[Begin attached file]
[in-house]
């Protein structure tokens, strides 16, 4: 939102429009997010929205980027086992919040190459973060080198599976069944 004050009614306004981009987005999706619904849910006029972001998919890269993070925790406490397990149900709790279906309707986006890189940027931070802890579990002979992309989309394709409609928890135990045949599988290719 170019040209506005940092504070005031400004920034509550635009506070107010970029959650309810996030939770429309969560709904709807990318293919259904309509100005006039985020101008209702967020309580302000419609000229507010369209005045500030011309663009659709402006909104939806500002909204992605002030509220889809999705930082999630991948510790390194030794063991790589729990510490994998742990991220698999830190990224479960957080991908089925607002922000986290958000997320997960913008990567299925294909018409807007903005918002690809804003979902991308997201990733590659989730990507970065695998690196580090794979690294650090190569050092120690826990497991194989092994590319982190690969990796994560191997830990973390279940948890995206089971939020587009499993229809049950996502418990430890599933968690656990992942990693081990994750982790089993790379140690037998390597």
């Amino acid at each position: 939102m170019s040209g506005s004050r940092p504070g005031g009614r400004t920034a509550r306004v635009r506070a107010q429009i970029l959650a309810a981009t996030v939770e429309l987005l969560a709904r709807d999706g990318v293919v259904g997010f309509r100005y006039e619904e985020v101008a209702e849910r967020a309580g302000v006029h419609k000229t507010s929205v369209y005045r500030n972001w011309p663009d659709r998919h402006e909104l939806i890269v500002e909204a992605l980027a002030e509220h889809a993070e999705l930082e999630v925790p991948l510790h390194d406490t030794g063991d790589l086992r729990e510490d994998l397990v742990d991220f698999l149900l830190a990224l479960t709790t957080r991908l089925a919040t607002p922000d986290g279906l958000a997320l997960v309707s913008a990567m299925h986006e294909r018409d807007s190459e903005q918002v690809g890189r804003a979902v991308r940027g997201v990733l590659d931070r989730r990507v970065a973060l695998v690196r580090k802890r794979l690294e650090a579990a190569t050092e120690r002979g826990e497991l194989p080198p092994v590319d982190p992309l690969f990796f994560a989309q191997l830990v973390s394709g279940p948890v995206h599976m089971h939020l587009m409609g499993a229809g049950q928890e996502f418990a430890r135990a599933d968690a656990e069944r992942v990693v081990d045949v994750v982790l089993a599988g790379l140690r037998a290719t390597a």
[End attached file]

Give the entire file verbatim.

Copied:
[in-house]
């Protein structure tokens, strides 16, 4: 939102429009997010929205980027086992919040190459973060080198599976069944 004050009614306004981009987005999706619904849910006029972001998919890269993070925790406490397990149900709790279906309707986006890189940027931070802890579990002979992309989309394709409609928890135990045949599988290719 170019040209506005940092504070005031400004920034509550635009506070107010970029959650309810996030939770429309969560709904709807990318293919259904309509100005006039985020101008209702967020309580302000419609000229507010369209005045500030011309663009659709402006909104939806500002909204992605002030509220889809999705930082999630991948510790390194030794063991790589729990510490994998742990991220698999830190990224479960957080991908089925607002922000986290958000997320997960913008990567299925294909018409807007903005918002690809804003979902991308997201990733590659989730990507970065695998690196580090794979690294650090190569050092120690826990497991194989092994590319982190690969990796994560191997830990973390279940948890995206089971939020587009499993229809049950996502418990430890599933968690656990992942990693081990994750982790089993790379140690037998390597």
């Amino acid at each position: 939102m170019s040209g506005s004050r940092p504070g005031g009614r400004t920034a509550r306004v635009r506070a107010q429009i970029l959650a309810a981009t996030v939770e429309l987005l969560a709904r709807d999706g990318v293919v259904g997010f309509r100005y006039e619904e985020v101008a209702e849910r967020a309580g302000v006029h419609k000229t507010s929205v369209y005045r500030n972001w011309p663009d659709r998919h402006e909104l939806i890269v500002e909204a992605l980027a002030e509220h889809a993070e999705l930082e999630v925790p991948l510790h390194d406490t030794g063991d790589l086992r729990e510490d994998l397990v742990d991220f698999l149900l830190a990224l479960t709790t957080r991908l089925a919040t607002p922000d986290g279906l958000a997320l997960v309707s913008a990567m299925h986006e294909r018409d807007s190459e903005q918002v690809g890189r804003a979902v991308r940027g997201v990733l590659d931070r989730r990507v970065a973060l695998v690196r580090k802890r794979l690294e650090a579990a190569t050092e120690r002979g826990e497991l194989p080198p092994v590319d982190p992309l690969f990796f994560a989309q191997l830990v973390s394709g279940p948890v995206h599976m089971h939020l587009m409609g499993a229809g049950q928890e996502f418990a430890r135990a599933d968690a656990e069944r992942v990693v081990d045949v994750v982790l089993a599988g790379l140690r037998a290719t390597a």